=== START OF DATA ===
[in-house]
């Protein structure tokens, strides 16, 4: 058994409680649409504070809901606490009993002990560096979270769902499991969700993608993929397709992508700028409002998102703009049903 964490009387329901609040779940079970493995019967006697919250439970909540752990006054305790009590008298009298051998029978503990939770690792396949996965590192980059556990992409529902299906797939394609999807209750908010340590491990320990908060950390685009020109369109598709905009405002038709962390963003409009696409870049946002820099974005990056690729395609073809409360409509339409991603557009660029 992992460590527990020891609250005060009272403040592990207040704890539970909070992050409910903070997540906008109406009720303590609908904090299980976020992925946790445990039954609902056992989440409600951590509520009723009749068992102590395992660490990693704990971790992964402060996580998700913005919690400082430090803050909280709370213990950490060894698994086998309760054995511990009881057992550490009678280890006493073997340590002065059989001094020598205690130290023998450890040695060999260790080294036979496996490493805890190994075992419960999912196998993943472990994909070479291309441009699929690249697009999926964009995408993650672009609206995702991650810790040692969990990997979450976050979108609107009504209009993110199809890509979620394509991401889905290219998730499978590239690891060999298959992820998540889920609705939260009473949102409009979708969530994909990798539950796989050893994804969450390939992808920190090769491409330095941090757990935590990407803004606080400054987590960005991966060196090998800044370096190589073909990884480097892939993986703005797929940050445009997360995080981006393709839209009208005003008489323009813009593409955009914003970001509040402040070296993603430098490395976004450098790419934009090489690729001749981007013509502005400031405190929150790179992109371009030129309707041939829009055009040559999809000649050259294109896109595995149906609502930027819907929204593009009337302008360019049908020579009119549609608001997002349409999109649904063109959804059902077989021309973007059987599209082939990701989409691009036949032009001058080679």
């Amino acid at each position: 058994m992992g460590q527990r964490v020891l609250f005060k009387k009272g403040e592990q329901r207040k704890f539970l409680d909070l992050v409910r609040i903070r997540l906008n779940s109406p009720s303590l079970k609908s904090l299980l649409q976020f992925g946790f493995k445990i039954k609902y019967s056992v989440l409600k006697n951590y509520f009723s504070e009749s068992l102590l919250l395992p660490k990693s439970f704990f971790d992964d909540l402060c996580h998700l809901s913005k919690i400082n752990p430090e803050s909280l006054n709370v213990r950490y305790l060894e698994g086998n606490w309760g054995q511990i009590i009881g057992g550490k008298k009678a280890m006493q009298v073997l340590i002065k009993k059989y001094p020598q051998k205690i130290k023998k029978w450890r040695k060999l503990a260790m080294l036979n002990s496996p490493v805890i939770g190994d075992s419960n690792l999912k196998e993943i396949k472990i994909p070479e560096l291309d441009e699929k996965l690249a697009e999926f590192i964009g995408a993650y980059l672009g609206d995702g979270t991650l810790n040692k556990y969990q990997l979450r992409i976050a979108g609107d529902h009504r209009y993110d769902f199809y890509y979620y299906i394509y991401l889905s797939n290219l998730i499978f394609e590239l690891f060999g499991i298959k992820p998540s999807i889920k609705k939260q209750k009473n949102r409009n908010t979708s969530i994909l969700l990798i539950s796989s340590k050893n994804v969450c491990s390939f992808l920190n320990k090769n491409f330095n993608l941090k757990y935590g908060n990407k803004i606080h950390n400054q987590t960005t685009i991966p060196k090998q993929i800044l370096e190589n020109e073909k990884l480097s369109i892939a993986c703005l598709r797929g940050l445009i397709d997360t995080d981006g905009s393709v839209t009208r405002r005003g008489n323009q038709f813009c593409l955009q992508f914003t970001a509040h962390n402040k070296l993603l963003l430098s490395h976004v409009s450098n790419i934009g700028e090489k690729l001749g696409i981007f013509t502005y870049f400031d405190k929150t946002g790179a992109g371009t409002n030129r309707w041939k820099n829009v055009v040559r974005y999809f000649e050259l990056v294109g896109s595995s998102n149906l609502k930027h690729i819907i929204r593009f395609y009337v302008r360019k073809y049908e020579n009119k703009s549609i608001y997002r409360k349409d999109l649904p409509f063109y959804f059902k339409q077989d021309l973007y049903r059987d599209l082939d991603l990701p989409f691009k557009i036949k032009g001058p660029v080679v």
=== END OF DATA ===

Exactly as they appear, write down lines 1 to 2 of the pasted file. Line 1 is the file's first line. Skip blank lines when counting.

[in-house]
């Protein structure tokens, strides 16, 4: 058994409680649409504070809901606490009993002990560096979270769902499991969700993608993929397709992508700028409002998102703009049903 964490009387329901609040779940079970493995019967006697919250439970909540752990006054305790009590008298009298051998029978503990939770690792396949996965590192980059556990992409529902299906797939394609999807209750908010340590491990320990908060950390685009020109369109598709905009405002038709962390963003409009696409870049946002820099974005990056690729395609073809409360409509339409991603557009660029 992992460590527990020891609250005060009272403040592990207040704890539970909070992050409910903070997540906008109406009720303590609908904090299980976020992925946790445990039954609902056992989440409600951590509520009723009749068992102590395992660490990693704990971790992964402060996580998700913005919690400082430090803050909280709370213990950490060894698994086998309760054995511990009881057992550490009678280890006493073997340590002065059989001094020598205690130290023998450890040695060999260790080294036979496996490493805890190994075992419960999912196998993943472990994909070479291309441009699929690249697009999926964009995408993650672009609206995702991650810790040692969990990997979450976050979108609107009504209009993110199809890509979620394509991401889905290219998730499978590239690891060999298959992820998540889920609705939260009473949102409009979708969530994909990798539950796989050893994804969450390939992808920190090769491409330095941090757990935590990407803004606080400054987590960005991966060196090998800044370096190589073909990884480097892939993986703005797929940050445009997360995080981006393709839209009208005003008489323009813009593409955009914003970001509040402040070296993603430098490395976004450098790419934009090489690729001749981007013509502005400031405190929150790179992109371009030129309707041939829009055009040559999809000649050259294109896109595995149906609502930027819907929204593009009337302008360019049908020579009119549609608001997002349409999109649904063109959804059902077989021309973007059987599209082939990701989409691009036949032009001058080679």